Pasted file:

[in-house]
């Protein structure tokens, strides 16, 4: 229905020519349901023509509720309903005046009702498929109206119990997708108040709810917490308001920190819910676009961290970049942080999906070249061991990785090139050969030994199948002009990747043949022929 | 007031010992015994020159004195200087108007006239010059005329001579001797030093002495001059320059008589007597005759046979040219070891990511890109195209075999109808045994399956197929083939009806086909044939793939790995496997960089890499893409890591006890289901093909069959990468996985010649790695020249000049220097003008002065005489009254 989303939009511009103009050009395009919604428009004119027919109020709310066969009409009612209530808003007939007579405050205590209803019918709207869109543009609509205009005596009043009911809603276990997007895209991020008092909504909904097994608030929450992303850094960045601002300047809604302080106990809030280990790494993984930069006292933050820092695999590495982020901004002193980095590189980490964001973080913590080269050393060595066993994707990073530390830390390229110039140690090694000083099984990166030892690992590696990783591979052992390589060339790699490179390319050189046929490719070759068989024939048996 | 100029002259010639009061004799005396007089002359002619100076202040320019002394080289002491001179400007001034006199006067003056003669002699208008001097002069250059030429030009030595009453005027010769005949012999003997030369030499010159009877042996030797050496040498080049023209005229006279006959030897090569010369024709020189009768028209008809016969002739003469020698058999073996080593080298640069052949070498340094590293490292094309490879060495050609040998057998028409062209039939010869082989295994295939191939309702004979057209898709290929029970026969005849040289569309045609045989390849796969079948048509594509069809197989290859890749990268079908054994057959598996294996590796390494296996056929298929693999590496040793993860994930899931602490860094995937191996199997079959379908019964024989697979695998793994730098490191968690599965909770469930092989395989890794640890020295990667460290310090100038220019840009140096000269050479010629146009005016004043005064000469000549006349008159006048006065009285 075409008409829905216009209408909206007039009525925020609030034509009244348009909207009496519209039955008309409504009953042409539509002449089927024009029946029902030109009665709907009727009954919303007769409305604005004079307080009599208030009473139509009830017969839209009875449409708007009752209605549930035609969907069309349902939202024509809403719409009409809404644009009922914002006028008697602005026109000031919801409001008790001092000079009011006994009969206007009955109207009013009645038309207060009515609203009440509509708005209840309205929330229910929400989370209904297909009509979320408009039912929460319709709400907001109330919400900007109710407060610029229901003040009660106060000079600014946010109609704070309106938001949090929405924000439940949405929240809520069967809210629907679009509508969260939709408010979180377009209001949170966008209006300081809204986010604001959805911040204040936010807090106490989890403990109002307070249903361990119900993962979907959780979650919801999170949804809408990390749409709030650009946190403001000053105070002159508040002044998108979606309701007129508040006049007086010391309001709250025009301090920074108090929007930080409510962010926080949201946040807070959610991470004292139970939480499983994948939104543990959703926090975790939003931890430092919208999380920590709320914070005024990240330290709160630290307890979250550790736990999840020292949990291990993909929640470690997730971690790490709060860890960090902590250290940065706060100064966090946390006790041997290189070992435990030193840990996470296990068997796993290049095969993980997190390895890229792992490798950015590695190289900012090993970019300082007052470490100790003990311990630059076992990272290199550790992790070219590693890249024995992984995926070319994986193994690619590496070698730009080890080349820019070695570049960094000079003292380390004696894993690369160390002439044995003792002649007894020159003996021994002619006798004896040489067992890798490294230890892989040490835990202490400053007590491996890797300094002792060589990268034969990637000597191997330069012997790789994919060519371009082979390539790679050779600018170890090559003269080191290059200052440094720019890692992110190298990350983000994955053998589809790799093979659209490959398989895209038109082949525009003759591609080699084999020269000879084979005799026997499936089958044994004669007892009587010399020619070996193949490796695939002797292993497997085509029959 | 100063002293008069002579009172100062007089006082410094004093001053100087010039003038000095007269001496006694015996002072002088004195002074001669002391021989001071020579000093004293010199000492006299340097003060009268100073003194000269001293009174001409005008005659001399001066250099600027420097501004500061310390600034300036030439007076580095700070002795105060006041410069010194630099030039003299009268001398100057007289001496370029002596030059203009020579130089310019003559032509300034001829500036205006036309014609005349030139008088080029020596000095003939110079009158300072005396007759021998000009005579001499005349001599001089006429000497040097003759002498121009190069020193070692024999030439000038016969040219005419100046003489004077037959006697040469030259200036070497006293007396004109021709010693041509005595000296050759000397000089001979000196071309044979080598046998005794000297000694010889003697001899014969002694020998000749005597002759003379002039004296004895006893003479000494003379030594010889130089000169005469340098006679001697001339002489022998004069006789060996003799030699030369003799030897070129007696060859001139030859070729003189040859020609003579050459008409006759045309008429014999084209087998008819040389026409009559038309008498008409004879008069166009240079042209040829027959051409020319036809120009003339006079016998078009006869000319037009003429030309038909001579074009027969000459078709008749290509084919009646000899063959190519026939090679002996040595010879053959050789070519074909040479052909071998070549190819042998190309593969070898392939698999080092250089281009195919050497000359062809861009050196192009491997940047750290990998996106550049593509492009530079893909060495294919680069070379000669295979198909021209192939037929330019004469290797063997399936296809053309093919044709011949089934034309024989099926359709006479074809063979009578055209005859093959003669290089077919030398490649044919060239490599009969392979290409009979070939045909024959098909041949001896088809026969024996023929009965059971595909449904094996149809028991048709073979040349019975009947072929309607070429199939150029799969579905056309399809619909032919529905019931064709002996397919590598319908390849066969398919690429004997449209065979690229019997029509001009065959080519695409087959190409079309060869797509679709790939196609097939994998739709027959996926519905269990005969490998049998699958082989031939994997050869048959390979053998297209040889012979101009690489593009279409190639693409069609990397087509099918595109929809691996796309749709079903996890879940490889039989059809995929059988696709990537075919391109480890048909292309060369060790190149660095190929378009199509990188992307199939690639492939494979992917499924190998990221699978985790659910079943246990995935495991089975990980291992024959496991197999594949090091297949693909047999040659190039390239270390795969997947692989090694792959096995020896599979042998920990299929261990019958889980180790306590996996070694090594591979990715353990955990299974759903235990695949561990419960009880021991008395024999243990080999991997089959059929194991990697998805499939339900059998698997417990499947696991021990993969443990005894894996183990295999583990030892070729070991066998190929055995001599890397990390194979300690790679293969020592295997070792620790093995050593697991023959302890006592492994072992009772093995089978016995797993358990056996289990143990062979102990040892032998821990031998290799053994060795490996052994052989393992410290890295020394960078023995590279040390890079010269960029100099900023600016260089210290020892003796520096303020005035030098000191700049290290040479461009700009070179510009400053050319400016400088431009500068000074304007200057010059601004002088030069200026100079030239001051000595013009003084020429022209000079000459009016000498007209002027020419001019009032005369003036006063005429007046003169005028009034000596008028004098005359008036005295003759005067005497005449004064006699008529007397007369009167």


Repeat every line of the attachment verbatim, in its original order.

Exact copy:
[in-house]
């Protein structure tokens, strides 16, 4: 229905020519349901023509509720309903005046009702498929109206119990997708108040709810917490308001920190819910676009961290970049942080999906070249061991990785090139050969030994199948002009990747043949022929 | 007031010992015994020159004195200087108007006239010059005329001579001797030093002495001059320059008589007597005759046979040219070891990511890109195209075999109808045994399956197929083939009806086909044939793939790995496997960089890499893409890591006890289901093909069959990468996985010649790695020249000049220097003008002065005489009254 989303939009511009103009050009395009919604428009004119027919109020709310066969009409009612209530808003007939007579405050205590209803019918709207869109543009609509205009005596009043009911809603276990997007895209991020008092909504909904097994608030929450992303850094960045601002300047809604302080106990809030280990790494993984930069006292933050820092695999590495982020901004002193980095590189980490964001973080913590080269050393060595066993994707990073530390830390390229110039140690090694000083099984990166030892690992590696990783591979052992390589060339790699490179390319050189046929490719070759068989024939048996 | 100029002259010639009061004799005396007089002359002619100076202040320019002394080289002491001179400007001034006199006067003056003669002699208008001097002069250059030429030009030595009453005027010769005949012999003997030369030499010159009877042996030797050496040498080049023209005229006279006959030897090569010369024709020189009768028209008809016969002739003469020698058999073996080593080298640069052949070498340094590293490292094309490879060495050609040998057998028409062209039939010869082989295994295939191939309702004979057209898709290929029970026969005849040289569309045609045989390849796969079948048509594509069809197989290859890749990268079908054994057959598996294996590796390494296996056929298929693999590496040793993860994930899931602490860094995937191996199997079959379908019964024989697979695998793994730098490191968690599965909770469930092989395989890794640890020295990667460290310090100038220019840009140096000269050479010629146009005016004043005064000469000549006349008159006048006065009285 075409008409829905216009209408909206007039009525925020609030034509009244348009909207009496519209039955008309409504009953042409539509002449089927024009029946029902030109009665709907009727009954919303007769409305604005004079307080009599208030009473139509009830017969839209009875449409708007009752209605549930035609969907069309349902939202024509809403719409009409809404644009009922914002006028008697602005026109000031919801409001008790001092000079009011006994009969206007009955109207009013009645038309207060009515609203009440509509708005209840309205929330229910929400989370209904297909009509979320408009039912929460319709709400907001109330919400900007109710407060610029229901003040009660106060000079600014946010109609704070309106938001949090929405924000439940949405929240809520069967809210629907679009509508969260939709408010979180377009209001949170966008209006300081809204986010604001959805911040204040936010807090106490989890403990109002307070249903361990119900993962979907959780979650919801999170949804809408990390749409709030650009946190403001000053105070002159508040002044998108979606309701007129508040006049007086010391309001709250025009301090920074108090929007930080409510962010926080949201946040807070959610991470004292139970939480499983994948939104543990959703926090975790939003931890430092919208999380920590709320914070005024990240330290709160630290307890979250550790736990999840020292949990291990993909929640470690997730971690790490709060860890960090902590250290940065706060100064966090946390006790041997290189070992435990030193840990996470296990068997796993290049095969993980997190390895890229792992490798950015590695190289900012090993970019300082007052470490100790003990311990630059076992990272290199550790992790070219590693890249024995992984995926070319994986193994690619590496070698730009080890080349820019070695570049960094000079003292380390004696894993690369160390002439044995003792002649007894020159003996021994002619006798004896040489067992890798490294230890892989040490835990202490400053007590491996890797300094002792060589990268034969990637000597191997330069012997790789994919060519371009082979390539790679050779600018170890090559003269080191290059200052440094720019890692992110190298990350983000994955053998589809790799093979659209490959398989895209038109082949525009003759591609080699084999020269000879084979005799026997499936089958044994004669007892009587010399020619070996193949490796695939002797292993497997085509029959 | 100063002293008069002579009172100062007089006082410094004093001053100087010039003038000095007269001496006694015996002072002088004195002074001669002391021989001071020579000093004293010199000492006299340097003060009268100073003194000269001293009174001409005008005659001399001066250099600027420097501004500061310390600034300036030439007076580095700070002795105060006041410069010194630099030039003299009268001398100057007289001496370029002596030059203009020579130089310019003559032509300034001829500036205006036309014609005349030139008088080029020596000095003939110079009158300072005396007759021998000009005579001499005349001599001089006429000497040097003759002498121009190069020193070692024999030439000038016969040219005419100046003489004077037959006697040469030259200036070497006293007396004109021709010693041509005595000296050759000397000089001979000196071309044979080598046998005794000297000694010889003697001899014969002694020998000749005597002759003379002039004296004895006893003479000494003379030594010889130089000169005469340098006679001697001339002489022998004069006789060996003799030699030369003799030897070129007696060859001139030859070729003189040859020609003579050459008409006759045309008429014999084209087998008819040389026409009559038309008498008409004879008069166009240079042209040829027959051409020319036809120009003339006079016998078009006869000319037009003429030309038909001579074009027969000459078709008749290509084919009646000899063959190519026939090679002996040595010879053959050789070519074909040479052909071998070549190819042998190309593969070898392939698999080092250089281009195919050497000359062809861009050196192009491997940047750290990998996106550049593509492009530079893909060495294919680069070379000669295979198909021209192939037929330019004469290797063997399936296809053309093919044709011949089934034309024989099926359709006479074809063979009578055209005859093959003669290089077919030398490649044919060239490599009969392979290409009979070939045909024959098909041949001896088809026969024996023929009965059971595909449904094996149809028991048709073979040349019975009947072929309607070429199939150029799969579905056309399809619909032919529905019931064709002996397919590598319908390849066969398919690429004997449209065979690229019997029509001009065959080519695409087959190409079309060869797509679709790939196609097939994998739709027959996926519905269990005969490998049998699958082989031939994997050869048959390979053998297209040889012979101009690489593009279409190639693409069609990397087509099918595109929809691996796309749709079903996890879940490889039989059809995929059988696709990537075919391109480890048909292309060369060790190149660095190929378009199509990188992307199939690639492939494979992917499924190998990221699978985790659910079943246990995935495991089975990980291992024959496991197999594949090091297949693909047999040659190039390239270390795969997947692989090694792959096995020896599979042998920990299929261990019958889980180790306590996996070694090594591979990715353990955990299974759903235990695949561990419960009880021991008395024999243990080999991997089959059929194991990697998805499939339900059998698997417990499947696991021990993969443990005894894996183990295999583990030892070729070991066998190929055995001599890397990390194979300690790679293969020592295997070792620790093995050593697991023959302890006592492994072992009772093995089978016995797993358990056996289990143990062979102990040892032998821990031998290799053994060795490996052994052989393992410290890295020394960078023995590279040390890079010269960029100099900023600016260089210290020892003796520096303020005035030098000191700049290290040479461009700009070179510009400053050319400016400088431009500068000074304007200057010059601004002088030069200026100079030239001051000595013009003084020429022209000079000459009016000498007209002027020419001019009032005369003036006063005429007046003169005028009034000596008028004098005359008036005295003759005067005497005449004064006699008529007397007369009167």